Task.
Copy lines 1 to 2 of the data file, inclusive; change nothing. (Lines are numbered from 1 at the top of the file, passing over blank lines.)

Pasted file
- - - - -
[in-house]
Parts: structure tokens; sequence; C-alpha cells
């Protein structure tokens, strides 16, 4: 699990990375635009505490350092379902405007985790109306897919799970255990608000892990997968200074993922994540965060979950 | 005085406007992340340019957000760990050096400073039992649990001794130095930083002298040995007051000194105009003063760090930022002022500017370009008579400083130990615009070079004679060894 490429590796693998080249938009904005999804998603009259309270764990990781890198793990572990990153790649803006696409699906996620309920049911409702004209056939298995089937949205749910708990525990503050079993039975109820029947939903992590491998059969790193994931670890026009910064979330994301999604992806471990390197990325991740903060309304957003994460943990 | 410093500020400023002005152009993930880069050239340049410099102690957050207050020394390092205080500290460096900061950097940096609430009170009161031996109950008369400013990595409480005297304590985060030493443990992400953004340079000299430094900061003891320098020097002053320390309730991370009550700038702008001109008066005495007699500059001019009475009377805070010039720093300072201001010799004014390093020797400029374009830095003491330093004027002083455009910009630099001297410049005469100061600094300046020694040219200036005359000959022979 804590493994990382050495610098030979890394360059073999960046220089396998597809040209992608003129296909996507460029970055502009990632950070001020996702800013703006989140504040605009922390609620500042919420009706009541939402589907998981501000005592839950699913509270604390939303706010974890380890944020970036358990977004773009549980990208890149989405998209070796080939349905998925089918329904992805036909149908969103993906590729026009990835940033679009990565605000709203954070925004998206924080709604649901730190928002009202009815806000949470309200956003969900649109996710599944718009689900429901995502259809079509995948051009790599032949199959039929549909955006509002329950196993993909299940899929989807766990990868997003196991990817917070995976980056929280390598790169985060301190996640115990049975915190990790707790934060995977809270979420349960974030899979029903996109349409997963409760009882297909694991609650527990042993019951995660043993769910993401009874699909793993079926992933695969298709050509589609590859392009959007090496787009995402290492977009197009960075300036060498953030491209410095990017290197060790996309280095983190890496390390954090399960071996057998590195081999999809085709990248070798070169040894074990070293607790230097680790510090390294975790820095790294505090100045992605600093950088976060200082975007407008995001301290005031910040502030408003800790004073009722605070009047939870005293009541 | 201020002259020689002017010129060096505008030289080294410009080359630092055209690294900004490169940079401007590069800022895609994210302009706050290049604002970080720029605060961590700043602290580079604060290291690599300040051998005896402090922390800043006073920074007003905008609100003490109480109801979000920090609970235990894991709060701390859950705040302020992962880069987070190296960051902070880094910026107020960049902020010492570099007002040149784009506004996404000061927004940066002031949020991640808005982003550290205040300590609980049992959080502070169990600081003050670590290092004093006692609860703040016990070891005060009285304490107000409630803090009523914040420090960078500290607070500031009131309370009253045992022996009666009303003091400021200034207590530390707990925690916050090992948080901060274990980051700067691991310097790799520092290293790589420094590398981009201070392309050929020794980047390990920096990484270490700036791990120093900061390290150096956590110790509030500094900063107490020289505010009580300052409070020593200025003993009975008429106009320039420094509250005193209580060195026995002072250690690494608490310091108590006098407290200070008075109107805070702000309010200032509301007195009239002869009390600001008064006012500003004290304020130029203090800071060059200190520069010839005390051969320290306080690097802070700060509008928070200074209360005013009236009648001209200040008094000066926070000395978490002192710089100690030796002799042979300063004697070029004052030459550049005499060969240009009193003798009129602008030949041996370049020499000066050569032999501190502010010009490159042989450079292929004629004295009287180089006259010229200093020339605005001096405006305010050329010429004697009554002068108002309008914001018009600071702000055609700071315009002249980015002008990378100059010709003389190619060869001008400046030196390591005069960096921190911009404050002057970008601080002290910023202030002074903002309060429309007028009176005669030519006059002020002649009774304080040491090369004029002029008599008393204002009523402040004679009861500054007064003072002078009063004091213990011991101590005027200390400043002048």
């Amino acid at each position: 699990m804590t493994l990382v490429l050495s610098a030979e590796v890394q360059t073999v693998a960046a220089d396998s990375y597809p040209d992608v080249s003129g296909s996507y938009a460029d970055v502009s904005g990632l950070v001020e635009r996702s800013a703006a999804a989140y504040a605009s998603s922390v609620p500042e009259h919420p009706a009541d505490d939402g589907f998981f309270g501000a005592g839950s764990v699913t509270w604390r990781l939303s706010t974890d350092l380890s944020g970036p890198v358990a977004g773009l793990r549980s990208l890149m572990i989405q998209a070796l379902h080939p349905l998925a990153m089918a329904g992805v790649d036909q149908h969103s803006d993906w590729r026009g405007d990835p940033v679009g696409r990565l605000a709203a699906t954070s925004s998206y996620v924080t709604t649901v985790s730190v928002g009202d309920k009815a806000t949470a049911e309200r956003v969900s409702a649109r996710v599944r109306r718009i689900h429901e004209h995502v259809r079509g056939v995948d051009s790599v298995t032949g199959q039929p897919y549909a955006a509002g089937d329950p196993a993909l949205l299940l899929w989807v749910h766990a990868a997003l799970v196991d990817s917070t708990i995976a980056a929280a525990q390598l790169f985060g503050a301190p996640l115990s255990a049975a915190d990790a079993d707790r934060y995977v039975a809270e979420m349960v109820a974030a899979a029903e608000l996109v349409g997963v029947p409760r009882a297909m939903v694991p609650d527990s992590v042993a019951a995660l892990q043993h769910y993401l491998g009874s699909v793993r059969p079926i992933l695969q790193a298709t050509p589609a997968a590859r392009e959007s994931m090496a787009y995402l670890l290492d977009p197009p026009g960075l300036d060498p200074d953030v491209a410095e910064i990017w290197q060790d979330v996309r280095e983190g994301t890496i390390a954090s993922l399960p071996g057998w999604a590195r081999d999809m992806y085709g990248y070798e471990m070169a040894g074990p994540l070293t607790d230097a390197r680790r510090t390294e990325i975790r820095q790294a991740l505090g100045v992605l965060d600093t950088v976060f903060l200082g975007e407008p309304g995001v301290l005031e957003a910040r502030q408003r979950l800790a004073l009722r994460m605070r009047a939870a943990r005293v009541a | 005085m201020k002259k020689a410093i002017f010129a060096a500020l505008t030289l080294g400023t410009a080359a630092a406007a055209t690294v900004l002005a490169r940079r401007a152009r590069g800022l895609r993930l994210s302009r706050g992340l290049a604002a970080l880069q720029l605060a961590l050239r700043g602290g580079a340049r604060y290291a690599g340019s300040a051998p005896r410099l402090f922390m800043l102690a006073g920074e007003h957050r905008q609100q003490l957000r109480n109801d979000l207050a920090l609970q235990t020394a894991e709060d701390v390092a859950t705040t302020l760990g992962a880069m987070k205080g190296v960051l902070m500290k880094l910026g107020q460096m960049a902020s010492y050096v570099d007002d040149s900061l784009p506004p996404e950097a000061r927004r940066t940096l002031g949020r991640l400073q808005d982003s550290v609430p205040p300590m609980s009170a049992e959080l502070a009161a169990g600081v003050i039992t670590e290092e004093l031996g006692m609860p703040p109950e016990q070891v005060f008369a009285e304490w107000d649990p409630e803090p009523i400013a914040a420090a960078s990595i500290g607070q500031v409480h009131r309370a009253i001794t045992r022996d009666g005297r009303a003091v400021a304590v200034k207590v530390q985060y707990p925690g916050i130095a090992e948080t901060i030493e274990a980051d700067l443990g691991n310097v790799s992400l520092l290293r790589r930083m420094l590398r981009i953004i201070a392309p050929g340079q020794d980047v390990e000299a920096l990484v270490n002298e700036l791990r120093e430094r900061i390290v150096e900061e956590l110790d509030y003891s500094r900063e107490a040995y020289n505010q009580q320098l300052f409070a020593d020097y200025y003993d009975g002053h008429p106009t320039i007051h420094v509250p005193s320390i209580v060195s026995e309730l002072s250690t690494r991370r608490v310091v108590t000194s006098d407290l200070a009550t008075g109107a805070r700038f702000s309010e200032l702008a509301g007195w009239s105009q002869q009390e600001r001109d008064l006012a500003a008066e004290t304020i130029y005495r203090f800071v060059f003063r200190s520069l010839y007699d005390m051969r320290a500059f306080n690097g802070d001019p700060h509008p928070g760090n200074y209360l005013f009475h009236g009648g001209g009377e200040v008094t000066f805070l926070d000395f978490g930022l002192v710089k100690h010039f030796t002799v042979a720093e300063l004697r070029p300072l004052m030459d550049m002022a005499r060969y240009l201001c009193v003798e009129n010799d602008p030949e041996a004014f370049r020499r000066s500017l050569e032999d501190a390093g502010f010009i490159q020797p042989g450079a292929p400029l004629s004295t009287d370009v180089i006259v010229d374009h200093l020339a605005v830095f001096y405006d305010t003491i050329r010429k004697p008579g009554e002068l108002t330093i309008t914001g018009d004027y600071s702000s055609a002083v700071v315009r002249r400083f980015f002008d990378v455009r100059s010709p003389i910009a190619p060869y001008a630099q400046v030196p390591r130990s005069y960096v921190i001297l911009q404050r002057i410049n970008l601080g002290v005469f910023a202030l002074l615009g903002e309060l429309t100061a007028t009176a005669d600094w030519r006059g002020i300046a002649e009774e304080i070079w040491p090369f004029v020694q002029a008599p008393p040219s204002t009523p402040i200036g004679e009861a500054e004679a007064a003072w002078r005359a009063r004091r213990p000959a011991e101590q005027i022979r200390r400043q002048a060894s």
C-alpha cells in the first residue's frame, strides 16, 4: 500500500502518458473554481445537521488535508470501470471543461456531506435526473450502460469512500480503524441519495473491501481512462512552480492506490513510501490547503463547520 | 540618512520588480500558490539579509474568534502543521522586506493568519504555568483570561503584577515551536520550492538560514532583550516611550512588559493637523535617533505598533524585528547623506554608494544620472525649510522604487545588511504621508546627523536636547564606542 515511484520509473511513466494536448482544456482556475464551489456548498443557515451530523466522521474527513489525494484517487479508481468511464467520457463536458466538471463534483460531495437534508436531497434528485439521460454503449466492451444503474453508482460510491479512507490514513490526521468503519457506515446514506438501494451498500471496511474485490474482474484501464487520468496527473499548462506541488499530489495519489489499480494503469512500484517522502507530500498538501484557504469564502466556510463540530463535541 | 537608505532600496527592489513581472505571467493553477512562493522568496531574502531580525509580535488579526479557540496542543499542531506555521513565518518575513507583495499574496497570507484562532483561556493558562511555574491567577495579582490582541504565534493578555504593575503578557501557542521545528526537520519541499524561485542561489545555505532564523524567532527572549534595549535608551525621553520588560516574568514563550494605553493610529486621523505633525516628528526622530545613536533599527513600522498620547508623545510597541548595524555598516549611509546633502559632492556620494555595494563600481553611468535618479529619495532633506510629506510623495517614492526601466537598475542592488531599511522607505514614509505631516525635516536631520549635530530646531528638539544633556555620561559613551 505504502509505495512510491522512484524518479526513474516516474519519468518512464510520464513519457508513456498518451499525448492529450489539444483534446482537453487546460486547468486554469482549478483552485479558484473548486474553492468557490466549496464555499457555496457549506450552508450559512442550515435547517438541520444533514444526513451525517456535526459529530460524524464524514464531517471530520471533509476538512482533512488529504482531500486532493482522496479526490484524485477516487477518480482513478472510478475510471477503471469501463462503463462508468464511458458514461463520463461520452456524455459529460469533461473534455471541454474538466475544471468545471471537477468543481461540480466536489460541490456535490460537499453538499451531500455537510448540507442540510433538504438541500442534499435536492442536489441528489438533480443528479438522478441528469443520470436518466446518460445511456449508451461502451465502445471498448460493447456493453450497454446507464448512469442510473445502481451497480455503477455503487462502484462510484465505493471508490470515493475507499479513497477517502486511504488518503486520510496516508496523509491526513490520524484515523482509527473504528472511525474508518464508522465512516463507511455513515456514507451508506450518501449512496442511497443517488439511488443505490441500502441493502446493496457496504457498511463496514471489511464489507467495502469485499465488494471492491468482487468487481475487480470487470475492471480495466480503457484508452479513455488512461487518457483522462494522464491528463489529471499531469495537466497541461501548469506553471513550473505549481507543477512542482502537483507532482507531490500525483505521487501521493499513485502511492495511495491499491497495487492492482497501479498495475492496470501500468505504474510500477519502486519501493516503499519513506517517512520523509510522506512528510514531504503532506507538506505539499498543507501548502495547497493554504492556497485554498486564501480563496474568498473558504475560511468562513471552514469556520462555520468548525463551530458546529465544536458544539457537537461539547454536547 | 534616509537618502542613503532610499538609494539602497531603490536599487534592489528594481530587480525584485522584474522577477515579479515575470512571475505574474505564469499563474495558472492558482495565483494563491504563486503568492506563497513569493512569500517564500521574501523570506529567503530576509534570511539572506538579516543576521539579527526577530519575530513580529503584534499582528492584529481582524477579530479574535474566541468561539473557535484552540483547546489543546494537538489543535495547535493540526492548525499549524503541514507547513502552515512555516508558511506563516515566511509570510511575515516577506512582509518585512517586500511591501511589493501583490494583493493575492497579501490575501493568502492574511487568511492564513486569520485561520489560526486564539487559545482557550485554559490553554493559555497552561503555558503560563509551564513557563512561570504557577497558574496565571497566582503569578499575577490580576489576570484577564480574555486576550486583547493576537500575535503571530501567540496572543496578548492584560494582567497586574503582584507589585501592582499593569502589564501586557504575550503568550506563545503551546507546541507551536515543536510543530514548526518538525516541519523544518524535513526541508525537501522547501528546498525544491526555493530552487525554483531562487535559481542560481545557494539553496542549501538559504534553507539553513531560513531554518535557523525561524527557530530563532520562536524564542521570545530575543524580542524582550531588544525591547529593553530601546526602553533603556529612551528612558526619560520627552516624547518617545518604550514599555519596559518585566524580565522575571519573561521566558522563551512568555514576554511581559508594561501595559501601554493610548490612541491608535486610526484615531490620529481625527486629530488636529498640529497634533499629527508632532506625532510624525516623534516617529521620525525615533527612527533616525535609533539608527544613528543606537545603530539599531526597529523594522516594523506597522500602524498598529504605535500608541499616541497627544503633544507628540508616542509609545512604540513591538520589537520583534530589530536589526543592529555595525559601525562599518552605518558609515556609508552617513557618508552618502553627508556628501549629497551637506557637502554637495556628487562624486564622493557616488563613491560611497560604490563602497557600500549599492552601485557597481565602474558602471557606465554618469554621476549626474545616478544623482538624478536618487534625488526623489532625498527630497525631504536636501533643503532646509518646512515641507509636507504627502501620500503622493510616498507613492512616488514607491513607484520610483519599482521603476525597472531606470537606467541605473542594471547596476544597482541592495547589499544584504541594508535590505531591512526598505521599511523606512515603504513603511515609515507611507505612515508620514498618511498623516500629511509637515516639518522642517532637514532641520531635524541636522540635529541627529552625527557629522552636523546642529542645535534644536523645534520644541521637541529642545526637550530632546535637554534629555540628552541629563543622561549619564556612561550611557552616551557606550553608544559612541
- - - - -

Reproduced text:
[in-house]
Parts: structure tokens; sequence; C-alpha cells